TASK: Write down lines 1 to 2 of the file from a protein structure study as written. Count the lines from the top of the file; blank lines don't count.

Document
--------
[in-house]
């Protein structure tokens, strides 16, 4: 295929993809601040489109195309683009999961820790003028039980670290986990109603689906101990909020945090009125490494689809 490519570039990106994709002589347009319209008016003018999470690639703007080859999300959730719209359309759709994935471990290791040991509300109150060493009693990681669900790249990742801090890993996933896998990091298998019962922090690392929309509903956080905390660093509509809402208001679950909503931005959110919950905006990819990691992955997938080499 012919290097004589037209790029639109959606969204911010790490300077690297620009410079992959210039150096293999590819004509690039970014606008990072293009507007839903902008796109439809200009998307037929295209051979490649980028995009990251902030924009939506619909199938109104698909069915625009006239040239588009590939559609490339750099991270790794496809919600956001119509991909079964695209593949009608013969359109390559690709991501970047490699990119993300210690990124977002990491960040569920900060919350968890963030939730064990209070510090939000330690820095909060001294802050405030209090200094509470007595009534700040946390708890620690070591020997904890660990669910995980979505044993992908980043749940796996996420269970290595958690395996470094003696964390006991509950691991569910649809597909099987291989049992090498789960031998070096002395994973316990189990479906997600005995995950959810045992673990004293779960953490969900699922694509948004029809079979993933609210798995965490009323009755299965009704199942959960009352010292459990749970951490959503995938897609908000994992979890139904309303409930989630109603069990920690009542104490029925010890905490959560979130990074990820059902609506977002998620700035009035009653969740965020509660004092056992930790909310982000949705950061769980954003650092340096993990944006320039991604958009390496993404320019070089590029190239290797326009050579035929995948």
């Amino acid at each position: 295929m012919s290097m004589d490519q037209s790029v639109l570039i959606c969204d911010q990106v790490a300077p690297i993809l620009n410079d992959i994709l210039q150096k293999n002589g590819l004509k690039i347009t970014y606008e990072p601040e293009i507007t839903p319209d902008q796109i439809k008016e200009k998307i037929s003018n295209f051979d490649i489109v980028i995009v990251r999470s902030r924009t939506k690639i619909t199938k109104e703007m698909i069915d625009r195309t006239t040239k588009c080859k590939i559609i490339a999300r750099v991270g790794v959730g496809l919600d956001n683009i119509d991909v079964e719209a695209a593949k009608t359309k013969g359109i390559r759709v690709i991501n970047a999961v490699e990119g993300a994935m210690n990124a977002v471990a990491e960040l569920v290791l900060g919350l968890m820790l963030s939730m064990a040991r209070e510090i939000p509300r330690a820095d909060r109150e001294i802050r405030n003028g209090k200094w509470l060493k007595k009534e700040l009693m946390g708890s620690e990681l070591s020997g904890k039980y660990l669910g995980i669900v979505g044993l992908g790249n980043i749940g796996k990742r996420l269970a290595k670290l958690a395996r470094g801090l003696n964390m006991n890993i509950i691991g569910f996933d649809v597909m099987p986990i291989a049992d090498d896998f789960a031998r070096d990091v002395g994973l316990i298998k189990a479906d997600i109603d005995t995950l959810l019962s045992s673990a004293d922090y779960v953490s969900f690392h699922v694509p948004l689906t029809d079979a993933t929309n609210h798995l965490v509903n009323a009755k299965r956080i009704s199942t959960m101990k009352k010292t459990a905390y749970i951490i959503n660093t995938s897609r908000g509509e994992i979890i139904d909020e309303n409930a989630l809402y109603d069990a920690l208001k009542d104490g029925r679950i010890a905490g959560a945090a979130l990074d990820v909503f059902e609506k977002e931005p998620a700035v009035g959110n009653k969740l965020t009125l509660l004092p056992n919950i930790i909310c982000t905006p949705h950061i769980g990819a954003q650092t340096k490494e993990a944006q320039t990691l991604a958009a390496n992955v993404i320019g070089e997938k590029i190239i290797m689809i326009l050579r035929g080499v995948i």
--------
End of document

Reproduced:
[in-house]
């Protein structure tokens, strides 16, 4: 295929993809601040489109195309683009999961820790003028039980670290986990109603689906101990909020945090009125490494689809 490519570039990106994709002589347009319209008016003018999470690639703007080859999300959730719209359309759709994935471990290791040991509300109150060493009693990681669900790249990742801090890993996933896998990091298998019962922090690392929309509903956080905390660093509509809402208001679950909503931005959110919950905006990819990691992955997938080499 012919290097004589037209790029639109959606969204911010790490300077690297620009410079992959210039150096293999590819004509690039970014606008990072293009507007839903902008796109439809200009998307037929295209051979490649980028995009990251902030924009939506619909199938109104698909069915625009006239040239588009590939559609490339750099991270790794496809919600956001119509991909079964695209593949009608013969359109390559690709991501970047490699990119993300210690990124977002990491960040569920900060919350968890963030939730064990209070510090939000330690820095909060001294802050405030209090200094509470007595009534700040946390708890620690070591020997904890660990669910995980979505044993992908980043749940796996996420269970290595958690395996470094003696964390006991509950691991569910649809597909099987291989049992090498789960031998070096002395994973316990189990479906997600005995995950959810045992673990004293779960953490969900699922694509948004029809079979993933609210798995965490009323009755299965009704199942959960009352010292459990749970951490959503995938897609908000994992979890139904309303409930989630109603069990920690009542104490029925010890905490959560979130990074990820059902609506977002998620700035009035009653969740965020509660004092056992930790909310982000949705950061769980954003650092340096993990944006320039991604958009390496993404320019070089590029190239290797326009050579035929995948």